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Environment, Inspirational, Personal Development

Jun 20: 1] Tribe: On Homecoming and Belonging 2] The Battle for Virunga

Combining history, psychology and anthropology, Tribe: On Homecoming and Belonging by award-winning journalist Sebastian Junger focuses specifically on the problem American veterans and American society faces today — the breakdown of our communities and our “Tribe.”

National Geographic Explorer correspondent Justin Hall ventures into Virunga National Park in the Democratic Republic of the Congo for a candid look at a region in conflict over the park’s valuable but endangered natural resources in The Battle for Virunga.

Enjoy Conversations Live with Vicki St. Clair every Monday at noon Pacific on KKNW 1150AM or 94.9FM HD. For exclusive updates throughout the rest of the week, like us on Facebook, and follow Vicki St. Clair on Twitter!

Tribe: On Homecoming and Belonging by award-winning journalist Sebastian Junger explores what we can learn from tribal societies about loyalty, belonging, and the eternal human quest for meaning. It explains the irony that—for many veterans as well as civilians—war feels better than peace, adversity can turn out to be a blessing, and disasters are sometimes remembered more fondly than weddings or tropical vacations. Perhaps most importantly, it explains why we are stronger when we come together, and how that can be achieved even in today’s divided world. Sebastian is a New York Times Bestselling author, award-winning journalist, a contributing editor to Vanity Fair and a special correspondent at ABC News. He has covered major international news stories around the world, and has received both a National Magazine Award and a Peabody Award.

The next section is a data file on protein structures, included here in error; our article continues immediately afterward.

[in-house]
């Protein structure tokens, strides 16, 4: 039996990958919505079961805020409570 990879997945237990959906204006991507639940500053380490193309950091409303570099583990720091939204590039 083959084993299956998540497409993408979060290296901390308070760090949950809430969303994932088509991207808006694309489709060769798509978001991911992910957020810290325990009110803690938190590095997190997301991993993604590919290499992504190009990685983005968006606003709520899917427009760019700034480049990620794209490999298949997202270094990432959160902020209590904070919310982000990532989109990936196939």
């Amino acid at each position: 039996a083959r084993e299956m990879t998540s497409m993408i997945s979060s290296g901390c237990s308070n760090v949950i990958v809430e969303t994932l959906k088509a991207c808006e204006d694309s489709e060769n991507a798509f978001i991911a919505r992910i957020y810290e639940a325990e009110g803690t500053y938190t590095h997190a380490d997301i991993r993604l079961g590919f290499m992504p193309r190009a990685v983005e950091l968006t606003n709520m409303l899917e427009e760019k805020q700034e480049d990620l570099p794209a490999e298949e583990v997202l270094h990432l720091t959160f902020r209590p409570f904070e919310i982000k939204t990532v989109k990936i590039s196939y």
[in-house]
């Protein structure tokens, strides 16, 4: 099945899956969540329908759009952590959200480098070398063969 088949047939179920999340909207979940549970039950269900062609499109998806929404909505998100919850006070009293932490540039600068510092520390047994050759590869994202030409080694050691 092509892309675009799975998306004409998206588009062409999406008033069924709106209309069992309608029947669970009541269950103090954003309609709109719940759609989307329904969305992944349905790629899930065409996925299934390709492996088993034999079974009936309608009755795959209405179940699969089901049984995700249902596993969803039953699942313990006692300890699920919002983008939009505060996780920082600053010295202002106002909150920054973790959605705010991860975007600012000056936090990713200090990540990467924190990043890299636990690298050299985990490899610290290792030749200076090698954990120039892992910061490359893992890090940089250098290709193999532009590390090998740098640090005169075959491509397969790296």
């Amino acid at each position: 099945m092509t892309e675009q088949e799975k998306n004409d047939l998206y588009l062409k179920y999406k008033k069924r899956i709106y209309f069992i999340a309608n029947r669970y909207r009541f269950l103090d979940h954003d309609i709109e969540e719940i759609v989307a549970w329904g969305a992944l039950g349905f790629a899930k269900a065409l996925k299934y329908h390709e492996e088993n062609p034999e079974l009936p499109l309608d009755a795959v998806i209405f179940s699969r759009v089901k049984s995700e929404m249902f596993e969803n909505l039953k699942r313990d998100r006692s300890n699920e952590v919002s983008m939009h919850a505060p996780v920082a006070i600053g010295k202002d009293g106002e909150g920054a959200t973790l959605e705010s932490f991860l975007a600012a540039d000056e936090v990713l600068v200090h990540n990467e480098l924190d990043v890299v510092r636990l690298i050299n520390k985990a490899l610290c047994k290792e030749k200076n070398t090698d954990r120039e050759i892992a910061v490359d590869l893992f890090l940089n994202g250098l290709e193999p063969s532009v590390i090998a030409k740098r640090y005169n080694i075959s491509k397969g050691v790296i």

In terms of natural resources, the Democratic Republic of the Congo is one of the wealthiest nations in the world. Yet, over 50 percent of the country’s population lives on less than $1.25 per day. For the 4 million desperately poor residents living in and around Virunga National Park, the park’s borders are an arbitrary distinction, and conservation is just another term for the rich and powerful taking the best for themselves. Armed militias also use the park and its vast resources as a means of power in an ongoing and bloody regional conflict. In The Battle for Virunga National Geographic Explorer correspondent Justin Hall ventures into Virunga to meet park director Emmanuelle de Merode and veteran park ranger Innocent Mburanumwe for a candid interview about the rebel groups and militias roaming the park’s jungles, the slaughter of the park’s protected species, the Western oil giants seeking to extract the park’s vast resources and the park rangers who have been murdered in the line of duty.